I'm currently attending the Evangelical Philosophical Society's Annual Meeting which is being held this year in Atlanta. This is the place where all the top scholars come together to share ideas and discuss their research, like this morning's panel entitled "Sexuality and the Crisis of Religious Liberty." One of the speakers was Dr. Greg Forster who drew out an interesting distinction on how people understand basic human worth and how it's changed in the past half century or so.
It's no secret there's a great conflict within our society on key moral issues. Homosexual unions, transgenderism, and euthanasia have all made the headlines recently, but these are part of a broader clash occurring in our culture today. Forster noted that these clashes aren't separate issues, especially as you see how they are argued against or defended in the public square. Most of the proponents of progressive moral issues believe laws that would bar same sex unions or euthanasia are assaults upon human dignity; people who oppose such things should be labeled bigots. Forster said that the root of the shift in understanding that has happened in the last fifty years or so is due to a shift in the understanding of just what human dignity is.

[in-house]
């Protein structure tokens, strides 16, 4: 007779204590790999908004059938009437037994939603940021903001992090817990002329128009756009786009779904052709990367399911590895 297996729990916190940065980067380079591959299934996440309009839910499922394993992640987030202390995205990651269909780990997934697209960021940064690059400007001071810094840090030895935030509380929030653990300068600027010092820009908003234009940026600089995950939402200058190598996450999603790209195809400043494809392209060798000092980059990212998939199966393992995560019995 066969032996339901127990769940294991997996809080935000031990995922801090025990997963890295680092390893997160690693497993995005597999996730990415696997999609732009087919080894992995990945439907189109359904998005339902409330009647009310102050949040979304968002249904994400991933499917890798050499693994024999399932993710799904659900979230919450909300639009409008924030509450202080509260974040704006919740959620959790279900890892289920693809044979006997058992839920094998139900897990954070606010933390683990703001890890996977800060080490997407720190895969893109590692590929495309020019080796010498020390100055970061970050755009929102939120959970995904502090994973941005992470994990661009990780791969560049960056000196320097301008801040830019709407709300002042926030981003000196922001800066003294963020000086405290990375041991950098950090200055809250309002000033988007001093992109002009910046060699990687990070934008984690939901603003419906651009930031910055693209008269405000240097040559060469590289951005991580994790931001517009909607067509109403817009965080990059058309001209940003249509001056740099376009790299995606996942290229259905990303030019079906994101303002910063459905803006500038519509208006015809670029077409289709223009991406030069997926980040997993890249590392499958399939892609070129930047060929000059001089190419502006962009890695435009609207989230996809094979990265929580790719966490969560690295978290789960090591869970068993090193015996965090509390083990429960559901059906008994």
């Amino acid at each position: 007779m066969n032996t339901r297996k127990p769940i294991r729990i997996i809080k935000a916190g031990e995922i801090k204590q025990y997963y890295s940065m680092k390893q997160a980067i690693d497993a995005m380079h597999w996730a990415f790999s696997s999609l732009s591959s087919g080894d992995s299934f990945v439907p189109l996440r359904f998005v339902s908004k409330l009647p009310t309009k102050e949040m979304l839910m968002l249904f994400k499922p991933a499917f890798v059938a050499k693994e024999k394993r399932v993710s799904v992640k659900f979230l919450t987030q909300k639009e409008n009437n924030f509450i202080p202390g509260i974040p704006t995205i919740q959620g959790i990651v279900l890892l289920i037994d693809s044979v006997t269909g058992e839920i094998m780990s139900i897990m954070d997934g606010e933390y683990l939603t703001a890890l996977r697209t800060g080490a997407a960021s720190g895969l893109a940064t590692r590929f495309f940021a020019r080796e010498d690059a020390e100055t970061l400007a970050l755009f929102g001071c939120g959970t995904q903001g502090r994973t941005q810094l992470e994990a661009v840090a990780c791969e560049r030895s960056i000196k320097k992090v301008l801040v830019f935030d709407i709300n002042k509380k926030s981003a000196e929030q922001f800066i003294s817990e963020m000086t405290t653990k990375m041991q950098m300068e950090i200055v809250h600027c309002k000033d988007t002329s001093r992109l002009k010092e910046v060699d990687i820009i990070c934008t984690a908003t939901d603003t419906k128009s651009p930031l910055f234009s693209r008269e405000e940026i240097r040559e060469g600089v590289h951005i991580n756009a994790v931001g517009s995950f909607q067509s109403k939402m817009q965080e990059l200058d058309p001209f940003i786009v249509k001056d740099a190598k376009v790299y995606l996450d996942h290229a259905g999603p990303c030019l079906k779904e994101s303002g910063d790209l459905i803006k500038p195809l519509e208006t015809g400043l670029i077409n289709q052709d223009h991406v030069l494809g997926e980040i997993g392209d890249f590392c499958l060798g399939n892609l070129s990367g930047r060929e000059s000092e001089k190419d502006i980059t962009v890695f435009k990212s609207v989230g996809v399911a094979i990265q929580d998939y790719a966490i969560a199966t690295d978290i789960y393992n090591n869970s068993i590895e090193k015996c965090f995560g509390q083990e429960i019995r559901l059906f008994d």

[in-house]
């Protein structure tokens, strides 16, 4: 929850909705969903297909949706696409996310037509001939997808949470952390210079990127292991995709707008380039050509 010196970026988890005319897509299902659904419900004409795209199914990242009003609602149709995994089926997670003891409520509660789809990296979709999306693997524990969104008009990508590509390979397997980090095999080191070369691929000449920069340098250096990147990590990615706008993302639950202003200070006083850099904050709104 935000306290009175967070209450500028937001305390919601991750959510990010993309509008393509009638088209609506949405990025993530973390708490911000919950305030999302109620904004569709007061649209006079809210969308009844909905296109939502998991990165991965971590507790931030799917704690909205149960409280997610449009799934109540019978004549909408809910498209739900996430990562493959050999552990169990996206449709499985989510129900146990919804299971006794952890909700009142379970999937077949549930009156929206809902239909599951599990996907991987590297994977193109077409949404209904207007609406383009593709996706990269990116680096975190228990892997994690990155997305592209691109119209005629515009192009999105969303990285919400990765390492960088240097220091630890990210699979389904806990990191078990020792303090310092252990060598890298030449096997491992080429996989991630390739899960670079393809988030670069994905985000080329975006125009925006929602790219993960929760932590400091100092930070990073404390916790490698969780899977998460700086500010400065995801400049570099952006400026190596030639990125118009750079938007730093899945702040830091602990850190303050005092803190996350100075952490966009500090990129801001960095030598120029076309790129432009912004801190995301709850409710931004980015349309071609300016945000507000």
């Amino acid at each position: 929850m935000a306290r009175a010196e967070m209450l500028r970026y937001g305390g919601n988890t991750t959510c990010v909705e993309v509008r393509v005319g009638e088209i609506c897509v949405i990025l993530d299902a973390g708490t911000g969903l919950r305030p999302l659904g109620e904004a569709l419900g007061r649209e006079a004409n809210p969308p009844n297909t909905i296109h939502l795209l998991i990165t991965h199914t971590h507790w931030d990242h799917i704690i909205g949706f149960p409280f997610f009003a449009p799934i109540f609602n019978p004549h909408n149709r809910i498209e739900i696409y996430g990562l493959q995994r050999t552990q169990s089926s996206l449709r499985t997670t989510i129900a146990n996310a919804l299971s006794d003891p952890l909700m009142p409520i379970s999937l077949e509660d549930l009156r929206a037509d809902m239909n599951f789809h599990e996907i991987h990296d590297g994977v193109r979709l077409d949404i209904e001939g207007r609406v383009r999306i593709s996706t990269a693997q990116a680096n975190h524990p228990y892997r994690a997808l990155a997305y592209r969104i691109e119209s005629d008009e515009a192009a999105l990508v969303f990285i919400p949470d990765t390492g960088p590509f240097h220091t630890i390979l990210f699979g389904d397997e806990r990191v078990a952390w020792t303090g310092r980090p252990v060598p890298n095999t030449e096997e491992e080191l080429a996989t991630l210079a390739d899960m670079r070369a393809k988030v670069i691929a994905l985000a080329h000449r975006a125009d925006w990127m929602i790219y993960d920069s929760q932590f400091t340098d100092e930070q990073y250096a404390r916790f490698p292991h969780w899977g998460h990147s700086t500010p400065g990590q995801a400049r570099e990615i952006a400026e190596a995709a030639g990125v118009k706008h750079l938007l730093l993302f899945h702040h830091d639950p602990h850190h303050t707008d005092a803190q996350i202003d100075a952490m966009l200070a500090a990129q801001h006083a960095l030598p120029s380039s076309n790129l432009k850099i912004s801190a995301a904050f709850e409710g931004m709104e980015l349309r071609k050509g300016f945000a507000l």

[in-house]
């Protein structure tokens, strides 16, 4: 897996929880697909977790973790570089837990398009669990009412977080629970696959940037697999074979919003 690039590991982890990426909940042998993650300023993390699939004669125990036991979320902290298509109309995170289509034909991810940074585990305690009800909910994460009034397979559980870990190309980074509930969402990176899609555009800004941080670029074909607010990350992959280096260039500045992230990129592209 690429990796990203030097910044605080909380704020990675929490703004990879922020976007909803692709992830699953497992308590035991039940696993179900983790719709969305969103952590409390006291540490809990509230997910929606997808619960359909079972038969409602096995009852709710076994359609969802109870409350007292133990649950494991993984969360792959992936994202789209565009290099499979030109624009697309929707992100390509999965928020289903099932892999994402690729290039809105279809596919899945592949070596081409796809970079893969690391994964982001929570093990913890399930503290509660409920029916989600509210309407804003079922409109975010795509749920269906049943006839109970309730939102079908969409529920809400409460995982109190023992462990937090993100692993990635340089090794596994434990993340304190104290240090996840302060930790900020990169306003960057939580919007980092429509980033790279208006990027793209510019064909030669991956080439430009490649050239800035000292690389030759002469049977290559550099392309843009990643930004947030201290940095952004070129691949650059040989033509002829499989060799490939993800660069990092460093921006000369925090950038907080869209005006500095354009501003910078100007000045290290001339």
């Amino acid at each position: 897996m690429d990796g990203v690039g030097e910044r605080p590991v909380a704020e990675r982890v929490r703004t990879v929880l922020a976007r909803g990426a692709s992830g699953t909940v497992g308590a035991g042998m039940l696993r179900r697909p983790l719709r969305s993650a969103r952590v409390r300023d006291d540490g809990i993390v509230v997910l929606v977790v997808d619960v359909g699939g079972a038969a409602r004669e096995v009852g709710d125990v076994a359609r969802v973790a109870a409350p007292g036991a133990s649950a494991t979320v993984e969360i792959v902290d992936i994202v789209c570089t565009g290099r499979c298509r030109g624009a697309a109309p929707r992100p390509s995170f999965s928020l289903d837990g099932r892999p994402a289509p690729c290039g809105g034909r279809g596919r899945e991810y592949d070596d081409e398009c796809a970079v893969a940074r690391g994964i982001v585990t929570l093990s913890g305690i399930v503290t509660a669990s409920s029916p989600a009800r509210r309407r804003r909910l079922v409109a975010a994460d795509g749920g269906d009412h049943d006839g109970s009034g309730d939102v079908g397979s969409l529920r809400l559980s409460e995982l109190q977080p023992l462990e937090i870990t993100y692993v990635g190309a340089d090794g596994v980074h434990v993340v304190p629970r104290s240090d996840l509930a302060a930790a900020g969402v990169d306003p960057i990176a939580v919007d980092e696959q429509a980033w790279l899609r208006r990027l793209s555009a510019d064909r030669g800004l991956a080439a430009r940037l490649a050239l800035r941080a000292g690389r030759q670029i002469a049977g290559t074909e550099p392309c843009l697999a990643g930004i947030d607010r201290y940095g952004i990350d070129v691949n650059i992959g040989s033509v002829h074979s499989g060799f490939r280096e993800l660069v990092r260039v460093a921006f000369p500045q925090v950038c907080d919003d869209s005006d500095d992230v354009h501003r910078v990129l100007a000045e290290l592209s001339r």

Traditional Human Dignity is Rooted in the Image of GodTraditional western ideas of human dignity are grounded in the fact that all human beings have an inherent worth simply due to the fact that they are human as I've explained before. Every human being bears the image of God and therefore holds this worth, regardless of his or her capacities or actions. It is this concept of human worth that recognized the importance of liberty for all. It is why racism is wrong. It is why one should not compel another to believe what violates his or her conscience, for to force someone to do what is against that person's will is to ignores the fact that human beings are moral agents intrinsically.
Such a concept of human dignity allows us to draw a distinction between a person as a human being and one's decisions, actions, or proclivities. I can disagree with an action, but the person doing the action still has full human dignity. This is the reasoning behind why civilized societies don't torture prisoners, no matter how heinous their crimes. Human beings have worth simply because they are human beings.
The New Dignity: Rooted in ChoiceOf course, such a view of human dignity isn't shared universally. Many countries that don't have a Judeo-Christian heritage don't hold to this view and it isn't surprising their lack of this view would be reflected in other ways, such as the cruel treatment of prisoners. There are countries today that will cane people for graffiti or sentence a thief to have his hand cut off.
Forster argued that in the 20th century, western countries wanted some way to stop systemic abuses by other nations. They needed a reason that was authoritatively cross-cultural and cross-religious. Forster argues that the concept of human dignity was adapted for this task and it was redefined in order to do so. An example is the German Constitution that was written just after World War II. It opens with the words "Human dignity shall be inviolable"1 and then goes on to unpack what they mean by dignity. The very next article reads: